A blog post over at Percona discusses better replication for MySQL and compares Galera and MySQL Group Replication.
Galera builds their own initial state transfer mechanism and their own transaction distribution mechanism, independently of MySQL replication (write set replication wsrep). wsrep is synchronous – on commit, the write set is shipped, applied and acknowledged (or not).
MySQL Group Replication strives to achive the same thing, but uses their own, “MySQL native” set of technologies to do this.
The Galera cluster accepts writes to multiple cluster nodes concurrently, and will apply them successfully as long as the primary keys in the write sets (transactions) concurrently being applied within the cluster do not overlap. If there are collisions, they will make one of the colliding write sets fail, and cause a rollback of the transaction.
Galera does not propagate locks, though, only writes. Which means that it can not isolate properly, by construction, and that transactions of the form
BEGIN SELECT id FROM t WHERE id = ? FOR UPDATE UPDATE t SET d = ? WHERE id = ? COMMIT
can’t work, because the X-Lock set by the SELECT FOR UPDATE statement goes nowhere in the cluster.
Most users of Galera do not, by default, write to multiple nodes, but a single cluster node. There may be concurrent updates during a failover situation. This use of Galera avoids many of the problems with missing lock propagation, and the concurrency issues that could come from frequently overlapping write sets on multiple masters.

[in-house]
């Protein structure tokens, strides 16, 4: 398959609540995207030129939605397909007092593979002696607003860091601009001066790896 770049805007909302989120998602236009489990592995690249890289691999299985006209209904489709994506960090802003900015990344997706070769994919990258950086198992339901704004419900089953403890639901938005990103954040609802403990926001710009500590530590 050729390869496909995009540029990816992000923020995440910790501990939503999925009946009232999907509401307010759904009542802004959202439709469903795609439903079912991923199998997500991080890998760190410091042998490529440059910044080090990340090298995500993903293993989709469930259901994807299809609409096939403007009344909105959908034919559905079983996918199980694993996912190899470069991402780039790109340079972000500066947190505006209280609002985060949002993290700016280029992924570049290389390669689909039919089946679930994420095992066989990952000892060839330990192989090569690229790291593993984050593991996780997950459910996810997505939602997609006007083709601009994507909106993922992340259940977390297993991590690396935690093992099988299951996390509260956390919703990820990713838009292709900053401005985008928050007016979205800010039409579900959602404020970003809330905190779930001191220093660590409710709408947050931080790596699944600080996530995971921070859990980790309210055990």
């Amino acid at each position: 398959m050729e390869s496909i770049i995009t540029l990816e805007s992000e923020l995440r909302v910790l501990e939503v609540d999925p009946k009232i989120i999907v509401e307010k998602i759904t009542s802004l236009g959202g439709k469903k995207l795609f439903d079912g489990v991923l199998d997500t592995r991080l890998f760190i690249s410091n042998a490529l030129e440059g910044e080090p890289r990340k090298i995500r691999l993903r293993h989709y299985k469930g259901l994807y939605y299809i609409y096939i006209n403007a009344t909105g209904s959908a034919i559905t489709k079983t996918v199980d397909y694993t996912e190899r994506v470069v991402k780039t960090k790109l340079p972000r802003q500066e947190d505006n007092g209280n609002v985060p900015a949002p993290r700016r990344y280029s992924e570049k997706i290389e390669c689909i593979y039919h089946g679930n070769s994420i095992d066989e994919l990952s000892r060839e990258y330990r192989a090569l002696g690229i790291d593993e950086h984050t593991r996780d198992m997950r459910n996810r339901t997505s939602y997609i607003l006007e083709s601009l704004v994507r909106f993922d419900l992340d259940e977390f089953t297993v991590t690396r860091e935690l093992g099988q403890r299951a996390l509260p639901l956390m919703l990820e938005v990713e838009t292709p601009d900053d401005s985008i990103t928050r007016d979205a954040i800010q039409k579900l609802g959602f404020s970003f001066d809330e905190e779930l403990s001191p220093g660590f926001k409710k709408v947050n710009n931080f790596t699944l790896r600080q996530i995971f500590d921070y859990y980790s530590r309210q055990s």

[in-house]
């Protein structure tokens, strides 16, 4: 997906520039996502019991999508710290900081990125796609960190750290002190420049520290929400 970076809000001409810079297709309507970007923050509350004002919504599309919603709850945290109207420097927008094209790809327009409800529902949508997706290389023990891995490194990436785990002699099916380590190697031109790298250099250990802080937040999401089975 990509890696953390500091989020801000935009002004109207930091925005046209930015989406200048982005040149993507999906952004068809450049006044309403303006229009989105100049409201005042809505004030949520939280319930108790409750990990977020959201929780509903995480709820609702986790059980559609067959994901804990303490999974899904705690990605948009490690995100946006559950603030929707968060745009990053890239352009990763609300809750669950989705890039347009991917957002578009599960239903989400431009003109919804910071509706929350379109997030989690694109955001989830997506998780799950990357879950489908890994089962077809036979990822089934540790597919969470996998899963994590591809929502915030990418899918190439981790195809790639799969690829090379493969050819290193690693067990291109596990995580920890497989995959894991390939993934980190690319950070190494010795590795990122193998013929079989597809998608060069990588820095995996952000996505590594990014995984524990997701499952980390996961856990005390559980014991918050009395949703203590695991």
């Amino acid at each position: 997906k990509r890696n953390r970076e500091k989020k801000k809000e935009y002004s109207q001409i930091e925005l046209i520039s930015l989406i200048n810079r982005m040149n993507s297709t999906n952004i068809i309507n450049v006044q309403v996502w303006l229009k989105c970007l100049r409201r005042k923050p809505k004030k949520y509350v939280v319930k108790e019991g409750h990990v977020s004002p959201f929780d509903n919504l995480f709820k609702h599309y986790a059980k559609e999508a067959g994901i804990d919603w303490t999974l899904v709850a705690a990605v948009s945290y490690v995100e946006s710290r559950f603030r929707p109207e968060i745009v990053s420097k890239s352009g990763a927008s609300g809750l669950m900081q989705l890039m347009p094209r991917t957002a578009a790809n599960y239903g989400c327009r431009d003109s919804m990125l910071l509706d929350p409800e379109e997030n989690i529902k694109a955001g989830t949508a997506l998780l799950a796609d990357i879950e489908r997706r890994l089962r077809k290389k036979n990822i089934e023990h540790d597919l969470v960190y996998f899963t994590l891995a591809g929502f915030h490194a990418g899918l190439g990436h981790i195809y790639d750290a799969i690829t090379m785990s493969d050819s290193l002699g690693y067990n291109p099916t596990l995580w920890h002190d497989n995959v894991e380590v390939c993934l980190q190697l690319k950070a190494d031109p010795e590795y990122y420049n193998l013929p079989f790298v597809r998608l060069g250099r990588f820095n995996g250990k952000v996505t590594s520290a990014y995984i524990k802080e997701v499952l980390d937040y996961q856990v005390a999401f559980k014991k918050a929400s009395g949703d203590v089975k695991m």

MySQL Group Replication is constructed quite similarly, and has similar deployment properties, even if the implementation is independent and different.
If you are using either Galera or MySQL Group Replication as a mechanism to migrate from a single Master as a SPOF to a more resilient setup, this may work, but has it’s own issues during failover, and in normal operation, too. Especially if there are transactions with a more complicated lock structure and concurrent distributed writes involved – both products will fail reliably in such a scenario, so you need to validate the workload to be matching the capabilties of the cluster chosen.